Special to Yahoo Sports
We’re a month into the fantasy season and the league is already topsy-turvy, with the Bruins and Golden Knights at the top of each conference while the Devils lurk as the dark horse. Other teams with higher expectations, such as the Panthers and Red Wings, have struggled. Fantasy managers have to react quickly or fall further and further behind. To help with that reaction time, here are a few players to target on the aforementioned teams.
Nico Hischier, C, Devils (54% rostered)
It’s a little baffling that Hischier is available in so many leagues. He’s scored 10 points in nine games, averages 19 minutes per game in all situations and wins 63 percent of his faceoffs. The Devils are outshooting their opponents by a double-digit margin on average, and only Jack Hughes has generated more shots on goal than Hischier. At 3.88 shots per game on a sustainable 12.9 S% entering Tuesday’s games, Hischier is on pace to register 300 shots and 39 goals this season. It’s a lofty watermark but even coming close would represent a career season.
Bo Horvat, C, Canucks (76% rostered)
Granted, Horvat has always ranked among the league’s best in faceoffs, but this season he’s closed the gap that separates him from the annual presumptive faceoff expert, Patrice Bergeron. Horvat ranks second in the league with 138 wins and leads the Canucks with eight goals, a great start to his contract year. Horvat has been paired with a rotating cast of wingers every season and the Canucks have struggled early on, but with last season’s top scorer J.T. Miller on his left wing and playing his usual bumper role on the power play (where he scored two goals Tuesday night), Horvat is in line for a career season. He’ll be leaned on in all situations and has significant fantasy value in leagues that count faceoffs.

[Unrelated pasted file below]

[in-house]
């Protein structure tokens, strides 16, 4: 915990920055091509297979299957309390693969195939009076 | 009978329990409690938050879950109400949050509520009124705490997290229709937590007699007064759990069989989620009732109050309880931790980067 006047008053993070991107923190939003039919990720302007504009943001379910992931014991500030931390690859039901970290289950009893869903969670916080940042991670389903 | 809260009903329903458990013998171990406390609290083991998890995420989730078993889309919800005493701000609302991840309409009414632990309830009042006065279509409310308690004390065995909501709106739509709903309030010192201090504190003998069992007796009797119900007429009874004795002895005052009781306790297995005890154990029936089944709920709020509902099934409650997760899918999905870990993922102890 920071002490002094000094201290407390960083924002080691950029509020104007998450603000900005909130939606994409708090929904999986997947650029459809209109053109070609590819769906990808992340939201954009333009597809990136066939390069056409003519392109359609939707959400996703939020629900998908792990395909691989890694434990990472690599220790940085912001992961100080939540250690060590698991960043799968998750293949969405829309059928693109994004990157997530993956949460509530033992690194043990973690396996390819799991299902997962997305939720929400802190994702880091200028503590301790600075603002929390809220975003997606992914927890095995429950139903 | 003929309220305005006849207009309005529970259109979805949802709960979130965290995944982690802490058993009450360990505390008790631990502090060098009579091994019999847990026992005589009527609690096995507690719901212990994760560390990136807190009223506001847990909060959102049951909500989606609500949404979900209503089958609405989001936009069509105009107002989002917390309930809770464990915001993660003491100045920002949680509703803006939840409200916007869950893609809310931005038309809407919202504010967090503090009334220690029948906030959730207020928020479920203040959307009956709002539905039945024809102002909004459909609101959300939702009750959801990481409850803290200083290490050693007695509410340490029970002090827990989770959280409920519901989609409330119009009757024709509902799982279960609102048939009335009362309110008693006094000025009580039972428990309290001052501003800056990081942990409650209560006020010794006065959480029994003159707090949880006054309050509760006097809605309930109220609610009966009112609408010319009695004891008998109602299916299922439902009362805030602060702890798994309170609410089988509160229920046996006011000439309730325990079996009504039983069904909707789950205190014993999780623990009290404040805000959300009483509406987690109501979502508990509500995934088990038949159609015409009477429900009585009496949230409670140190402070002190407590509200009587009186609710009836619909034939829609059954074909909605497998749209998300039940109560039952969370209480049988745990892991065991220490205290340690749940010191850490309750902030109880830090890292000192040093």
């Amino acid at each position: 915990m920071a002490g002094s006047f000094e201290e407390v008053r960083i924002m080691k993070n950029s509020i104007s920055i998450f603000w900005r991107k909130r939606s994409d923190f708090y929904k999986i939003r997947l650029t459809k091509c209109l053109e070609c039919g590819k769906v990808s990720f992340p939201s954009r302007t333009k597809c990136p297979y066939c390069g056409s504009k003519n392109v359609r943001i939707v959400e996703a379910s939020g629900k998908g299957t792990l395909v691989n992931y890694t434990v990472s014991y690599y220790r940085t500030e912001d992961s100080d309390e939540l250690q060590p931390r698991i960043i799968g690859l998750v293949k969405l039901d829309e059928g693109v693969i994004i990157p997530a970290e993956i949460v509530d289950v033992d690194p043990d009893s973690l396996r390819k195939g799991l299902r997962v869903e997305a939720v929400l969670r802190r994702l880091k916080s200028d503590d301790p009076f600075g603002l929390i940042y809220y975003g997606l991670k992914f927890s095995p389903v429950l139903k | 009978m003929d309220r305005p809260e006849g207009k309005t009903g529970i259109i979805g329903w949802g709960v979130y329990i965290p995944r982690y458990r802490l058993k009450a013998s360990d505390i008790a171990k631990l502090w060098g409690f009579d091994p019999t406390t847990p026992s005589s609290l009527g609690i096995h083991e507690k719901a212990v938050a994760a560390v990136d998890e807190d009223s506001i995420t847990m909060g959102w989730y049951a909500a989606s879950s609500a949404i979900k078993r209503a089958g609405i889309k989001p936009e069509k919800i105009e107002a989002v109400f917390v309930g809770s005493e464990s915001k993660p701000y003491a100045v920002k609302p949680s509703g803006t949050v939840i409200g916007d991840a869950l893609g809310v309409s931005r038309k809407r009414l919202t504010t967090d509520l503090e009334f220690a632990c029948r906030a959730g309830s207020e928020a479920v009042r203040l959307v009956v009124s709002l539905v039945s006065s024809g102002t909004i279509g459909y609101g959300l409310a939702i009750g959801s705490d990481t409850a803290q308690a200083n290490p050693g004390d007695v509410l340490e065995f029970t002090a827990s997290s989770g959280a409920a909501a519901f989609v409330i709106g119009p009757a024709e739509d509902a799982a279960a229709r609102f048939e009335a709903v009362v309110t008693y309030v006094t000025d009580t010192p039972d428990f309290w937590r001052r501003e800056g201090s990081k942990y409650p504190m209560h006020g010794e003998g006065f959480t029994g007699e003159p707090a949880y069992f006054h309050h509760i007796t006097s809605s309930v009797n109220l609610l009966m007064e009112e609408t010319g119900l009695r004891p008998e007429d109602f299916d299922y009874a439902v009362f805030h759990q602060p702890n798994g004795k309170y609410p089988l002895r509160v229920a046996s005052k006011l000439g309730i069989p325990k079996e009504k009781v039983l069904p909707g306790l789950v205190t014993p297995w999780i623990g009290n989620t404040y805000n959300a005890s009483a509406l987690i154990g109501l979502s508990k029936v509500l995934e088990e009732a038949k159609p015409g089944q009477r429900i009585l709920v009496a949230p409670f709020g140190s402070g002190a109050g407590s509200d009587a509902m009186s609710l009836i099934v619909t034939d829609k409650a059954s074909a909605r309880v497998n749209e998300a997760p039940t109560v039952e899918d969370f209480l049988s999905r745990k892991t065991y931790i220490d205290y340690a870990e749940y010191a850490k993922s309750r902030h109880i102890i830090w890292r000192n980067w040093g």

Chandler Stephenson, C/RW, Golden Knights (61% rostered)
It shouldn’t be long before Stephenson gains LW eligibility, which will give him the coveted and rare trifecta. He’s a utility-knife player who can play anywhere in the lineup, but recently he’s settled in on the top line with Jack Eichel at center and Mark Stone on the opposite wing. He’s joining the star duo on PP1 as well. Stephenson scored 64 points last season, and while one of the arguments against his fantasy value this year was that his role would be decreased with a healthy Eichel and Stone, he’s instead joined them and continues to average 19 minutes per game. Stephenson doesn’t shoot the puck very much, and he likely never will with Eichel on his line, but he’s a very efficient finisher. A modest increase to two shots per game could push him into 25-goal, 70-point territory.
Jake DeBrusk, LW/RW, Bruins (50% rostered)
The return of Brad Marchand hasn’t bumped DeBrusk from the top six. Instead, in an excellent development for his fantasy value, DeBrusk is now skating with Marchand and Bergeron while David Pastrnak anchors another line. DeBrusk collected an assist Tuesday against Pittsburgh to extend his points streak to three games and played a total of 19:57, trailing only Marchand and Pastrnak among Bruins forwards. Free from Bruce Cassidy’s doghouse, DeBrusk is responding well with increased minutes and more freedom under Jim Montgomery.
Martin Necas, RW, Hurricanes (61% rostered)